Israel to build first tech park for Arab sector

About $6.8 million will be invested in the park in Nazareth as part of efforts to increase the number of Israeli Arabs working in the country’s booming tech industry

A VIEW of Nazareth – a unique history and a bevy of churches and holy sites. (photo credit: GARY REZNIKOVSKY)
A VIEW of Nazareth – a unique history and a bevy of churches and holy sites.
(photo credit: GARY REZNIKOVSKY)

Israel will build a high-tech park in Nazareth, a first of its kind in the Arab sector in the country, the Ministry of Economy and Industry announced on Tuesday. The 10-acre park will be built in Nazareth’s industrial zone, and will house industrial plants, with an emphasis on the high-tech industry. The ministry expects the park to supply 200 workplaces in the tech field to the area.

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The declaration follows the approval last month of a five-year plan to increase the number of Israeli Arabs in the tech industry, which enjoys a budget of 600 million shekels, or $193.6 million. Only 2% of the Arab workforce currently is employed in the field, while 10% of Israel’s total workforce is employed in the industry.

The 21 million shekels, or $6.8 million in funding for the park is from Israel's previous five-year plan for the Arab sector. With the year almost at an end, the government is rushing to allocate what remains of that plan’s budget.

Israel’s Minister of Economy and Industry Orna Barbivay said in a statement that “the high-tech park in Nazareth is another step toward the integration of hundreds of workers in a variety of jobs that will increase the chances of the area’s residents to find quality employment.”

Israeli Arab integration in the tech industry will contribute not only to the sector, but also to the local industry itself. More than 10,000 positions are currently waiting to be filled in the tech sector, a central element of Israel's economy. It also aligns with Prime Minister Naftali Bennett's stated aspiration to increase the number of Israelis working in tech by 50%. Notably, the average salary in the Israeli tech industry is more than double the average salary in the local market in its entirety.

The Church of the Annunciation is seen through the office window at the Business Incubator Center in Nazareth, northern Israel June 3, 2015. (credit: REUTERS/NIR ELIAS)The Church of the Annunciation is seen through the office window at the Business Incubator Center in Nazareth, northern Israel June 3, 2015. (credit: REUTERS/NIR ELIAS)

Sami Saadi, co-CEO of Tsofen, an organization working to assist Arab integration into the Israeli tech scene, told The Media Line that the new tech park, as well as the new five-year plan, "in our eyes, it's a good sign, a positive sign."

Nazareth, located in the north of Israel, already can be considered the capital of Arab tech in Israel, with dozens of companies – including large multinationals – active in the city. Some of the companies are located in a privately built industrial zone constructed by Israeli businessman Stef Wertheimer. Saadi notes, however, that "this will be the first [industrial zone] built by the government." He adds that, as opposed to Wertheimer's compound, the new park will be dedicated solely to high tech.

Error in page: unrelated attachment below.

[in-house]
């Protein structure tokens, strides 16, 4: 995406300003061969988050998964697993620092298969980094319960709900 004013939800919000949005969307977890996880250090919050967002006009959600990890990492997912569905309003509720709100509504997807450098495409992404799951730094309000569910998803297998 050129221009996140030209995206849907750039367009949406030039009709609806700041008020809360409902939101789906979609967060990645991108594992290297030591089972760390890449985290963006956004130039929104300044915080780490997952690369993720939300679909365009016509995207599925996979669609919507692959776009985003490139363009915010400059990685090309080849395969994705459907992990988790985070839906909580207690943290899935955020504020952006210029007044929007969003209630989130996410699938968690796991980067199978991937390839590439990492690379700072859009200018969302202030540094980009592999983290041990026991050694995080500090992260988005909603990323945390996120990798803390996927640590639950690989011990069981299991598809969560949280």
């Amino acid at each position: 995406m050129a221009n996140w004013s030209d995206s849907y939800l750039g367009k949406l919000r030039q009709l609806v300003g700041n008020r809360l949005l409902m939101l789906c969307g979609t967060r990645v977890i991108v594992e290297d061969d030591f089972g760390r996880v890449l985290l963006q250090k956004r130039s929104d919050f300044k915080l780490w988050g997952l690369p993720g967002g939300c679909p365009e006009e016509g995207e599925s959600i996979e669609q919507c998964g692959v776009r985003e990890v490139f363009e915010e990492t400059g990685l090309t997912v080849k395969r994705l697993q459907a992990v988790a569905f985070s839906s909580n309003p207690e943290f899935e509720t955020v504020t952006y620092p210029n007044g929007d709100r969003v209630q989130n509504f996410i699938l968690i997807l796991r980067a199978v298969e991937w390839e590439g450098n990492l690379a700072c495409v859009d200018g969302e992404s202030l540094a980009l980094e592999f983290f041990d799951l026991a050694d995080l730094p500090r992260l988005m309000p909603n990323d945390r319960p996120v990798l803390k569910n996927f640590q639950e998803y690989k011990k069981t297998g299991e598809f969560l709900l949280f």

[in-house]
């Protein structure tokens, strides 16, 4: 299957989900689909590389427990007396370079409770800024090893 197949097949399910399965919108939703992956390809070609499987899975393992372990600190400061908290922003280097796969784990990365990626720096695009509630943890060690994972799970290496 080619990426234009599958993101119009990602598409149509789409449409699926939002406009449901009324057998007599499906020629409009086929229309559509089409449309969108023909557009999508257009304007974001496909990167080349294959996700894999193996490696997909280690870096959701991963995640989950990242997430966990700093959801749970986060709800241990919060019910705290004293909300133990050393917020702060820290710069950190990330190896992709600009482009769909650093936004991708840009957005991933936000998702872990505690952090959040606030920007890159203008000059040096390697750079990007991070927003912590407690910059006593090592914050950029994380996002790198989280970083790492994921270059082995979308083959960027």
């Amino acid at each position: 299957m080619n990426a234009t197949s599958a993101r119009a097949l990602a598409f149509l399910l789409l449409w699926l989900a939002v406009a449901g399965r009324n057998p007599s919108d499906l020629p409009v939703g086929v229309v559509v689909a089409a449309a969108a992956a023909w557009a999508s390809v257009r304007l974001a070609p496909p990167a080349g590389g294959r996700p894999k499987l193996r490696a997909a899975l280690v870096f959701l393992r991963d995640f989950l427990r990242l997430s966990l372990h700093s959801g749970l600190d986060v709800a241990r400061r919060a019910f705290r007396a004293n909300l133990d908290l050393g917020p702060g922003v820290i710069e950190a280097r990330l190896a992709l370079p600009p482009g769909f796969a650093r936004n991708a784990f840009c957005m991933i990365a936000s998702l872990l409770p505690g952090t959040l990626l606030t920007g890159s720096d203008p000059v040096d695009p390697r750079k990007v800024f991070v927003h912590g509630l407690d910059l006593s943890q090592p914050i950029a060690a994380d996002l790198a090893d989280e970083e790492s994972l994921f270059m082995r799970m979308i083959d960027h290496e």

Saadi has an optimistic view not only of the trend in government policy to encourage Israeli Arabs to work in high tech, but also of the impact that the park will have, which he believes will draw new companies to Nazareth and provide more job opportunities. He also notes that another park is planned for Kfar Qasim, an Arab town in Israel's center, that is expected to provide employment for 3,000 residents of the town and area. "It will add significantly to the number of Arab employees in the industry, and will also bring Jewish engineers that will also be able to come to Nazareth and Kfar Qasim and work" in those parks, he said.

Sharif Sharif-Safadi, the director-general of the Nazareth Municipality, told The Media Line that the decision aligns with the municipality's vision "to transform the city… into the center of high tech in the country, at least for the Arab sector.” The municipality is working with several government ministries, as well as organizations such as Saadi's Tsofen, to realize this aspiration.

Sharif-Safadi explains that many Arab students are now choosing to study topics connected to the tech world, and Nazareth wishes to remain relevant. "It is important to us to bring those companies here because that way you keep the younger generation" in the city, he says. Tech workers with tech salaries also support the city financially. Instead of leaving to work elsewhere, and then choosing to live elsewhere, a thriving local tech scene will keep them in the city, supporting the city's growth and the local businesses.

Developing this branch of industry also will help Nazareth, best known as the place where Christianity’s Jesus spent his childhood and youth, to diversify. "We want to advertise Nazareth not only as a tourism city," says Sharif-Safadi. While tourism has its place of honor as a traditionally central source of income, "we see now that there are new fields." COVID-19 and its devastating effect on the tourism industry also lent its hand to highlighting the need to develop other industries locally.

Both Sharif-Safadi and Saadi note the centrality of Nazareth. Developments in the city will not be limited to its borders. The city "is the center of the Arab sector," says Sharif-Safadi. Saadi, in turn, has nicknamed Nazareth "the capital of Galilee," and explains that it is in the center of the hundreds of thousands of people living in the surrounding villages. "It isn't a municipal park, it's a regional park," he said.